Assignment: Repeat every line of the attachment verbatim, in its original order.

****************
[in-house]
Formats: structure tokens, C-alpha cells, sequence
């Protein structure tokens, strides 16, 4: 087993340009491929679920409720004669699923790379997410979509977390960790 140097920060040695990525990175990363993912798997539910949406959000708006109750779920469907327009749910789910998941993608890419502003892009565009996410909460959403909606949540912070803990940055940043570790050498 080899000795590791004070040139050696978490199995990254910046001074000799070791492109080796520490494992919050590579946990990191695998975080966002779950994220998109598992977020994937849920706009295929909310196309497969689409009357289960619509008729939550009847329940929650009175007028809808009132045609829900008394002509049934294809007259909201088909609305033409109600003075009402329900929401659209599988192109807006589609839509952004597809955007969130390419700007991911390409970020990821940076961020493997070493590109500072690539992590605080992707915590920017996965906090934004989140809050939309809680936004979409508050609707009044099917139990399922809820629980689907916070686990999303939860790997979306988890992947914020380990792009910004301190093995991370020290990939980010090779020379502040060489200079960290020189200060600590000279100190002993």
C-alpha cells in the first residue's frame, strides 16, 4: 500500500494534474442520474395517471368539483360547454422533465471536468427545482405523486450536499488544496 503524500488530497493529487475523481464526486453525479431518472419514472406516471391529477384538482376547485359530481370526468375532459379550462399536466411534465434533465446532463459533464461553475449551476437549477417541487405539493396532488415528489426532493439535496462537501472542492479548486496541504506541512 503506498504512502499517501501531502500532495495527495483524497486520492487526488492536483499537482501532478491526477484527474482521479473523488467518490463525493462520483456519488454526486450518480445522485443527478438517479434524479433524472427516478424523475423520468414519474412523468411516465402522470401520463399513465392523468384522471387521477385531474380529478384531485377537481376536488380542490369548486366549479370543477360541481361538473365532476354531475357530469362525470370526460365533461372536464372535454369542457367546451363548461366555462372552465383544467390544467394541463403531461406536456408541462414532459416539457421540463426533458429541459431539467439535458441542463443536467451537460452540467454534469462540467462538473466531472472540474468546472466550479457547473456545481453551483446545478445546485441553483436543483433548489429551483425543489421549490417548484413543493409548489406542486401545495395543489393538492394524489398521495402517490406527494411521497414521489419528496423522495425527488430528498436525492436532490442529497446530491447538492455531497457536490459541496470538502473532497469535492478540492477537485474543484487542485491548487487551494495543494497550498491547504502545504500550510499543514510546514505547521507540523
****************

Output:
[in-house]
Formats: structure tokens, C-alpha cells, sequence
């Protein structure tokens, strides 16, 4: 087993340009491929679920409720004669699923790379997410979509977390960790 140097920060040695990525990175990363993912798997539910949406959000708006109750779920469907327009749910789910998941993608890419502003892009565009996410909460959403909606949540912070803990940055940043570790050498 080899000795590791004070040139050696978490199995990254910046001074000799070791492109080796520490494992919050590579946990990191695998975080966002779950994220998109598992977020994937849920706009295929909310196309497969689409009357289960619509008729939550009847329940929650009175007028809808009132045609829900008394002509049934294809007259909201088909609305033409109600003075009402329900929401659209599988192109807006589609839509952004597809955007969130390419700007991911390409970020990821940076961020493997070493590109500072690539992590605080992707915590920017996965906090934004989140809050939309809680936004979409508050609707009044099917139990399922809820629980689907916070686990999303939860790997979306988890992947914020380990792009910004301190093995991370020290990939980010090779020379502040060489200079960290020189200060600590000279100190002993």
C-alpha cells in the first residue's frame, strides 16, 4: 500500500494534474442520474395517471368539483360547454422533465471536468427545482405523486450536499488544496 503524500488530497493529487475523481464526486453525479431518472419514472406516471391529477384538482376547485359530481370526468375532459379550462399536466411534465434533465446532463459533464461553475449551476437549477417541487405539493396532488415528489426532493439535496462537501472542492479548486496541504506541512 503506498504512502499517501501531502500532495495527495483524497486520492487526488492536483499537482501532478491526477484527474482521479473523488467518490463525493462520483456519488454526486450518480445522485443527478438517479434524479433524472427516478424523475423520468414519474412523468411516465402522470401520463399513465392523468384522471387521477385531474380529478384531485377537481376536488380542490369548486366549479370543477360541481361538473365532476354531475357530469362525470370526460365533461372536464372535454369542457367546451363548461366555462372552465383544467390544467394541463403531461406536456408541462414532459416539457421540463426533458429541459431539467439535458441542463443536467451537460452540467454534469462540467462538473466531472472540474468546472466550479457547473456545481453551483446545478445546485441553483436543483433548489429551483425543489421549490417548484413543493409548489406542486401545495395543489393538492394524489398521495402517490406527494411521497414521489419528496423522495425527488430528498436525492436532490442529497446530491447538492455531497457536490459541496470538502473532497469535492478540492477537485474543484487542485491548487487551494495543494497550498491547504502545504500550510499543514510546514505547521507540523